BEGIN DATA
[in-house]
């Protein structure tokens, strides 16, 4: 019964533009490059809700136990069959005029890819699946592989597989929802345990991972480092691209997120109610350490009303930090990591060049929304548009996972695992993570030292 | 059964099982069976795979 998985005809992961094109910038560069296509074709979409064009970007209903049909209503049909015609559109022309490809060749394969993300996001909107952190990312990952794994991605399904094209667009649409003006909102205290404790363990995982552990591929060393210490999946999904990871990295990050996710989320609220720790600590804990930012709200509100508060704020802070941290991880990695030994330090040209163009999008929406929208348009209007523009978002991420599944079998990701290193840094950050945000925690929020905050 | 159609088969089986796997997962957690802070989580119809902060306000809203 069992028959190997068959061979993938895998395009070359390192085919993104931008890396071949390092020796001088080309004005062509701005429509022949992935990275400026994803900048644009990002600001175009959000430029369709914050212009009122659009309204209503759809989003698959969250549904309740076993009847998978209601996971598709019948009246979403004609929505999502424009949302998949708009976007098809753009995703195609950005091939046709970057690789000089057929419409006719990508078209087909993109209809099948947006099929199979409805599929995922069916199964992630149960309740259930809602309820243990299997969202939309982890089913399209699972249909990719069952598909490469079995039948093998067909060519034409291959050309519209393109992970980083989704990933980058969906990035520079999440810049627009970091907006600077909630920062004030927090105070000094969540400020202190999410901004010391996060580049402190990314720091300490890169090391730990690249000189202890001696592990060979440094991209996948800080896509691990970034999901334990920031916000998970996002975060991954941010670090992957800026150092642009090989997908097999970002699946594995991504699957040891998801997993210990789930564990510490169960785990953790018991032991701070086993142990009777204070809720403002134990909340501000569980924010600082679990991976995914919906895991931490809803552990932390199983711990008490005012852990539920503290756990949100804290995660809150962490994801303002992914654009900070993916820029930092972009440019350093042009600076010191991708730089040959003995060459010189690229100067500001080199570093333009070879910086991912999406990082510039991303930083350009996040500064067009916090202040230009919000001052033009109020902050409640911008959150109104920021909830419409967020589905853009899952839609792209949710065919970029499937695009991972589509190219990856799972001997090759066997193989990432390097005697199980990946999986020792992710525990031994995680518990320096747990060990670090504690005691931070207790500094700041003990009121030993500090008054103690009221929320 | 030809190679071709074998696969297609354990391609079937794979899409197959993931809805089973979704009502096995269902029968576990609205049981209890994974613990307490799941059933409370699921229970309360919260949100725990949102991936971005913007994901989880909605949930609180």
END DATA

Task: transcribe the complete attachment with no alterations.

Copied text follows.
[in-house]
């Protein structure tokens, strides 16, 4: 019964533009490059809700136990069959005029890819699946592989597989929802345990991972480092691209997120109610350490009303930090990591060049929304548009996972695992993570030292 | 059964099982069976795979 998985005809992961094109910038560069296509074709979409064009970007209903049909209503049909015609559109022309490809060749394969993300996001909107952190990312990952794994991605399904094209667009649409003006909102205290404790363990995982552990591929060393210490999946999904990871990295990050996710989320609220720790600590804990930012709200509100508060704020802070941290991880990695030994330090040209163009999008929406929208348009209007523009978002991420599944079998990701290193840094950050945000925690929020905050 | 159609088969089986796997997962957690802070989580119809902060306000809203 069992028959190997068959061979993938895998395009070359390192085919993104931008890396071949390092020796001088080309004005062509701005429509022949992935990275400026994803900048644009990002600001175009959000430029369709914050212009009122659009309204209503759809989003698959969250549904309740076993009847998978209601996971598709019948009246979403004609929505999502424009949302998949708009976007098809753009995703195609950005091939046709970057690789000089057929419409006719990508078209087909993109209809099948947006099929199979409805599929995922069916199964992630149960309740259930809602309820243990299997969202939309982890089913399209699972249909990719069952598909490469079995039948093998067909060519034409291959050309519209393109992970980083989704990933980058969906990035520079999440810049627009970091907006600077909630920062004030927090105070000094969540400020202190999410901004010391996060580049402190990314720091300490890169090391730990690249000189202890001696592990060979440094991209996948800080896509691990970034999901334990920031916000998970996002975060991954941010670090992957800026150092642009090989997908097999970002699946594995991504699957040891998801997993210990789930564990510490169960785990953790018991032991701070086993142990009777204070809720403002134990909340501000569980924010600082679990991976995914919906895991931490809803552990932390199983711990008490005012852990539920503290756990949100804290995660809150962490994801303002992914654009900070993916820029930092972009440019350093042009600076010191991708730089040959003995060459010189690229100067500001080199570093333009070879910086991912999406990082510039991303930083350009996040500064067009916090202040230009919000001052033009109020902050409640911008959150109104920021909830419409967020589905853009899952839609792209949710065919970029499937695009991972589509190219990856799972001997090759066997193989990432390097005697199980990946999986020792992710525990031994995680518990320096747990060990670090504690005691931070207790500094700041003990009121030993500090008054103690009221929320 | 030809190679071709074998696969297609354990391609079937794979899409197959993931809805089973979704009502096995269902029968576990609205049981209890994974613990307490799941059933409370699921229970309360919260949100725990949102991936971005913007994901989880909605949930609180």